Well, that was disappointing.
1. Bills fans always want the Bills to win.
The Bills lost at home to the Ravens Sunday, 24-17. Some of the reasons Bills fans wanted the win on Sunday:
2. Bills fans wanted the Bills to challenge the Patriots for the AFC East title (and Kansas City did their job, beating the Pats later Sunday afternoon).
3. Bills fans wanted the Bills to put a stranglehold on a wildcard playoff spot.
4. Bills fans wanted the country to see a great team in Buffalo beat the supposedly best team in the league.
5. Bills fans wanted their quarterback to shine in the process.
Bills fans got none of that, and it was disappointing.
It’s a team game and all, but it’s hard to look beyond the quarterback stat lines for an explanation. Lamar Jackson was better than Josh Allen, period. Jackson passed better, 102 passer rating for Jackson to 62 for Allen. Jackson ran better, 40 yards to 9. Jackson made the big throw better, 61 yards to 37. Jackson managed the pocket better, one sack to 6.
Jackson is defensive coordinator’s nightmare. It’s like the Ravens are playing with 12 players on offense. The defensive coordinators have to game plan for an extra running back. The Ravens’ read option plays are really good because they threaten the defense with two top-ten running backs. Okay, Ingram is 12th, but he’s only 12th because because Jackson takes too many carries that would otherwise be his.
Jackson is an excellent decision maker, both on his option plays and as a thrower.
The result is that defenses spend a lot of energy and manpower just trying to contain Jackson. Pass rushers can’t tee off on him; their rush has to be measured and disciplined to minimize Jackson’s scrambling ability. Blitzing is a huge risk, because if Jackson eludes the blitz, there simply aren’t enough defenders beyond the line of scrimmage to track him down in the open field. All the defense can do is play conservative, straight-up defense and try to minimize the damage.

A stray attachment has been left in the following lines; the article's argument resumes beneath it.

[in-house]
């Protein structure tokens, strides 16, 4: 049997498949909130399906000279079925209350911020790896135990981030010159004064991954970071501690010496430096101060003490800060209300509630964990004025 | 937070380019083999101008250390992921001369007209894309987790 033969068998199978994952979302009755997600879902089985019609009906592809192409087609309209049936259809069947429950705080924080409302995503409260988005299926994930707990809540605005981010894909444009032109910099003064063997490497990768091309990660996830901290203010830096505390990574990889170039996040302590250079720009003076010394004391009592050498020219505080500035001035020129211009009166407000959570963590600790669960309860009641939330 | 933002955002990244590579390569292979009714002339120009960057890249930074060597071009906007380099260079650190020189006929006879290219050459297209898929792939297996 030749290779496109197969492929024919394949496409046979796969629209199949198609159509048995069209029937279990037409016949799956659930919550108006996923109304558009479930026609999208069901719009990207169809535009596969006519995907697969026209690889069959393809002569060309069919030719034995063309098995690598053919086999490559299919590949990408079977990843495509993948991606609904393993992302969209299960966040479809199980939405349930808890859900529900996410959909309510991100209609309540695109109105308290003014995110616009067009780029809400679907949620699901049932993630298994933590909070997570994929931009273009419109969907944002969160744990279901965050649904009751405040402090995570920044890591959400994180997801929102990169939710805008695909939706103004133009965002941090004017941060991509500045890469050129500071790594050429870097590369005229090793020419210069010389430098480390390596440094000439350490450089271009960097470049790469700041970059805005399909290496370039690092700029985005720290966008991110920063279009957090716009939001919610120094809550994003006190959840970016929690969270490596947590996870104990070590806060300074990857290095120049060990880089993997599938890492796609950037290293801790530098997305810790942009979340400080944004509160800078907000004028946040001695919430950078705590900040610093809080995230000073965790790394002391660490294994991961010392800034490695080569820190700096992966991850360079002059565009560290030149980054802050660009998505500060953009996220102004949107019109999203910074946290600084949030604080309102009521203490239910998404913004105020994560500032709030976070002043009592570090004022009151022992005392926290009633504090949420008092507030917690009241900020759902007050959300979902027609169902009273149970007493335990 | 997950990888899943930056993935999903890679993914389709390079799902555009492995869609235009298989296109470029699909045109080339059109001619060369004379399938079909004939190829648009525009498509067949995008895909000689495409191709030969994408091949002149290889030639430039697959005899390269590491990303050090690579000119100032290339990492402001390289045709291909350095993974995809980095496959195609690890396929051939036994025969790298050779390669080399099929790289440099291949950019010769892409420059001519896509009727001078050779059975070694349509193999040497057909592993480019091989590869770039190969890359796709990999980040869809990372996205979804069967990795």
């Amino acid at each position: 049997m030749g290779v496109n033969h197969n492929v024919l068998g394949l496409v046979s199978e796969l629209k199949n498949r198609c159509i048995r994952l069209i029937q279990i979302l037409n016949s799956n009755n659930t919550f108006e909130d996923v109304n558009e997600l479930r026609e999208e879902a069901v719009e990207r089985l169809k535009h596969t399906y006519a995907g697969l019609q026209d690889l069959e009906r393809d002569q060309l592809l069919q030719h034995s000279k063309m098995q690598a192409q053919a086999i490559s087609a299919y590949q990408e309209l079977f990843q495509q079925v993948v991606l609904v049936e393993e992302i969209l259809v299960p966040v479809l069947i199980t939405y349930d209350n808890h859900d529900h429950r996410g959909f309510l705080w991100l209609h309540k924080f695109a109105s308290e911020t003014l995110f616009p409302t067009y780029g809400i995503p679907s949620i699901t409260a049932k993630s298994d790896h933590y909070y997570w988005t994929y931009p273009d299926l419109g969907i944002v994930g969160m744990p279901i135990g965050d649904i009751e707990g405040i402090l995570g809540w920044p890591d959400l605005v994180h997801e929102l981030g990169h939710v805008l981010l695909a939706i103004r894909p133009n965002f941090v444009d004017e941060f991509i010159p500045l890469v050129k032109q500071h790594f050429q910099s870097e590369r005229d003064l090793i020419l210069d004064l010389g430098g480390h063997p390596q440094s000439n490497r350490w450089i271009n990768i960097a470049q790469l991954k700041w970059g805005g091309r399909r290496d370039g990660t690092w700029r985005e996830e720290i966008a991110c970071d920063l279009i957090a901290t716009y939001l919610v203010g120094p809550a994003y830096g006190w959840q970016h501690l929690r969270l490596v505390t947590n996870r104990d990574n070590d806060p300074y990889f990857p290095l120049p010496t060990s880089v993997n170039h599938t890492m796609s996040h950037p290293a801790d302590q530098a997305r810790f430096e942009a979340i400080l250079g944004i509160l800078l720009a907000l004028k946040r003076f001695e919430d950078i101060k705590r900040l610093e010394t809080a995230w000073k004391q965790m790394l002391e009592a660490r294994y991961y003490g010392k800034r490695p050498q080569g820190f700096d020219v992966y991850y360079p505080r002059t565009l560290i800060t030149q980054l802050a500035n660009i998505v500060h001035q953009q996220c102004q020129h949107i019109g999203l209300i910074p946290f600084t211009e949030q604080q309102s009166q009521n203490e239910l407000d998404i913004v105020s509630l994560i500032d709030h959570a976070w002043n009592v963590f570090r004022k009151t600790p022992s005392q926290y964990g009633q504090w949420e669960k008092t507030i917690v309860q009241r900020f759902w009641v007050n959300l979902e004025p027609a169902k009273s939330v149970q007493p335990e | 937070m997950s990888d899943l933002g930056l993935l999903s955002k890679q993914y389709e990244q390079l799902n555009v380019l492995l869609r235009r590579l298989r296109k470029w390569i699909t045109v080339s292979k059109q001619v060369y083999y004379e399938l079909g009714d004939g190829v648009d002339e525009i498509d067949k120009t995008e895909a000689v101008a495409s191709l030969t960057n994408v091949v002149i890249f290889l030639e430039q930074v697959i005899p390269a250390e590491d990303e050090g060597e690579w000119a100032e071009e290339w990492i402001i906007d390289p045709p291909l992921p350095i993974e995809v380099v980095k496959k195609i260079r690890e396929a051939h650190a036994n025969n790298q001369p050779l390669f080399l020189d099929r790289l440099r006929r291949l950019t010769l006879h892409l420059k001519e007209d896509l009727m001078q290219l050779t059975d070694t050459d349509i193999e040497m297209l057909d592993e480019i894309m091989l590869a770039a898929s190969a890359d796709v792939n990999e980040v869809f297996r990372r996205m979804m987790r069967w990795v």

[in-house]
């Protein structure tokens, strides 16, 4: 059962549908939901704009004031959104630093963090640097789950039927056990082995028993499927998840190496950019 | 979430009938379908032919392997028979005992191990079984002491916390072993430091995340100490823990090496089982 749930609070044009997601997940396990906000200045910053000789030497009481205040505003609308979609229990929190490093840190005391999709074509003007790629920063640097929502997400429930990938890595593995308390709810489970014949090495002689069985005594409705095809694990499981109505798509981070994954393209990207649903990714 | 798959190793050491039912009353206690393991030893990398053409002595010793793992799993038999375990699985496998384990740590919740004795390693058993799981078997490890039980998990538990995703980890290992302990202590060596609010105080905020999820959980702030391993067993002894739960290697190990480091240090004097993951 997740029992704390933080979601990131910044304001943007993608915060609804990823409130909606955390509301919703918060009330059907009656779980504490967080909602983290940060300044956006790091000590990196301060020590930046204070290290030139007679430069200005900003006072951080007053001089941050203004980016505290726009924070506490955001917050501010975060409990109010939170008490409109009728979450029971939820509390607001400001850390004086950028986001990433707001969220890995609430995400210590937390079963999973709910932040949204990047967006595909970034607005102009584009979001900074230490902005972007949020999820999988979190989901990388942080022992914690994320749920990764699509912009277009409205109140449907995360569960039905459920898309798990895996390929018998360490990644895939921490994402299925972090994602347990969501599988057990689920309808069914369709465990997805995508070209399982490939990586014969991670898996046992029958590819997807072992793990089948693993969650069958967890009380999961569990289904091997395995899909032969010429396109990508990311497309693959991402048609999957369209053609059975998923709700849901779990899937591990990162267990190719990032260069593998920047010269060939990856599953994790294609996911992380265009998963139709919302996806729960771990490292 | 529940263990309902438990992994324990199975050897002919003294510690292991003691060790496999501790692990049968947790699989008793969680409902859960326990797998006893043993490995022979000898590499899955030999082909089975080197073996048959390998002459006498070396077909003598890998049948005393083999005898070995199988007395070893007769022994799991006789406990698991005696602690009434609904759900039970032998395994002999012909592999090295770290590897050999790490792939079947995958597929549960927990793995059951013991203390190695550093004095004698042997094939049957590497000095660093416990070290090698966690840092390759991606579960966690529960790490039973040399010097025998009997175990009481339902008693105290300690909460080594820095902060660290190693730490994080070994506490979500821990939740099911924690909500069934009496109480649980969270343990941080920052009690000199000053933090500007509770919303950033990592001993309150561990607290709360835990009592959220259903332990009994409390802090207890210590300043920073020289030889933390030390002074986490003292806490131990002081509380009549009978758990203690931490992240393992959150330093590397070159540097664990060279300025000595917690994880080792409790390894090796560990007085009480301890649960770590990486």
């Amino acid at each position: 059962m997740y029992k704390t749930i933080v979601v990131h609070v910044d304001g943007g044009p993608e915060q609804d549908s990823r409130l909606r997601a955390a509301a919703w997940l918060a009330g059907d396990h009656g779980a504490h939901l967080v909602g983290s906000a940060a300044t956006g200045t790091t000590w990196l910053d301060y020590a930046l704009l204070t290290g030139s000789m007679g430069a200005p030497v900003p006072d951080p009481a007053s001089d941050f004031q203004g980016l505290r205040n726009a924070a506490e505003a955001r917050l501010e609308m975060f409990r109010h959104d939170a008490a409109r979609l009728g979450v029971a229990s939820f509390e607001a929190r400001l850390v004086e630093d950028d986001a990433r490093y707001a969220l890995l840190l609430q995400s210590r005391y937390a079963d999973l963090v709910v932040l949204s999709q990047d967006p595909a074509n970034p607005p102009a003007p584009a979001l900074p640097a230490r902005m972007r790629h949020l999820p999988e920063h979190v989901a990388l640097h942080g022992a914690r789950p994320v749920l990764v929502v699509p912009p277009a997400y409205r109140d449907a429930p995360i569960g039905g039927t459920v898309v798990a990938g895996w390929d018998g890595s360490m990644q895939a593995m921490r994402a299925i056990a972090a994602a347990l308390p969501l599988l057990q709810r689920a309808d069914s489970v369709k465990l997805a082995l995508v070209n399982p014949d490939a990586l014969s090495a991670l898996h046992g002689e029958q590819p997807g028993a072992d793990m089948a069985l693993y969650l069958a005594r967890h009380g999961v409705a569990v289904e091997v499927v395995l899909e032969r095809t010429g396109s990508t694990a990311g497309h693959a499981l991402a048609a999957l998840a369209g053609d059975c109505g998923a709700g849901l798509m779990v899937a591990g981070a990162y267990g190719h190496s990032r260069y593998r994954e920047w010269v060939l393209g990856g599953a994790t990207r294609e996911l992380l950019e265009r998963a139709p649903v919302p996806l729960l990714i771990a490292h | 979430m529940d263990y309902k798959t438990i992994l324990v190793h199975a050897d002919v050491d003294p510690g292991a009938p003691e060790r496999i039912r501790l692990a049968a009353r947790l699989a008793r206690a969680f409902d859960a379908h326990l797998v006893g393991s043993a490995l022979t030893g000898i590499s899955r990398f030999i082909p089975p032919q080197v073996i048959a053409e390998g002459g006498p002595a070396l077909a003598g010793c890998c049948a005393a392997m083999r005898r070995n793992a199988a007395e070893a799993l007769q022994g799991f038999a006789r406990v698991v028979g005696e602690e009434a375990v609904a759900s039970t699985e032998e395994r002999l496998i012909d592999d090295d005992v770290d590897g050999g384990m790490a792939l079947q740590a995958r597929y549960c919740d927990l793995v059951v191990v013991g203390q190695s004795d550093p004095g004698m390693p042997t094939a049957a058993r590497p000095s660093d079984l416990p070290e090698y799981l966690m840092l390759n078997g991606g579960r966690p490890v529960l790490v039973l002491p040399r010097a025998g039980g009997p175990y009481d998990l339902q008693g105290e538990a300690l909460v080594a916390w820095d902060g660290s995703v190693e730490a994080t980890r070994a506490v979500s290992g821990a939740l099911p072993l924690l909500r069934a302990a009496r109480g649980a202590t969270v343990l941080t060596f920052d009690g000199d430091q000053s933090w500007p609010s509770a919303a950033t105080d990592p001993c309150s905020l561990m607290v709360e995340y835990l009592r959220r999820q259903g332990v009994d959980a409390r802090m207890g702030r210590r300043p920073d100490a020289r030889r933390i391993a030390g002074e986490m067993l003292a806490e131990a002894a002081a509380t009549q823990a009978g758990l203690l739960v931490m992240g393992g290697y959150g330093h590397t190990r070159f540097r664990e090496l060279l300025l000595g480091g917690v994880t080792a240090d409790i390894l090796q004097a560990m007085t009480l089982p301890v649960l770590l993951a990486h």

Allen has been that kind of threat occasionally, but Jackson is a threat every play. Allen wasn’t that kind of threat Sunday. The difference between the two made all the difference in the game.
While the Bills were forced to rush four and drop seven, hoping the pass defenders could clog the passing lanes, confuse Jackson and give the pass rush time to get home, the Ravens often put seven or eight defenders on the line of scrimmage with no deep safety.
They made running the ball difficult, they contained Allen, and they dared him to beat the Ravens with his arm. Allen couldn’t do it. The Ravens’ aggressive pass rush sacked Allen six times and forced him into several inaccurate throws.
The stacked defense at the line of scrimmage limited Allen’s opportunities to run for significant yards – he almost broke free a couple of times, but the difference between Allen and Jackson as runners was obvious on those plays.
One theory I have about Allen is that he’s let the wind in Buffalo get into his head. It’s hard to know, but it seems he overcompensates for the wind, as though he thinks he can gauge it, as if there’s some kind of formula he has to apply.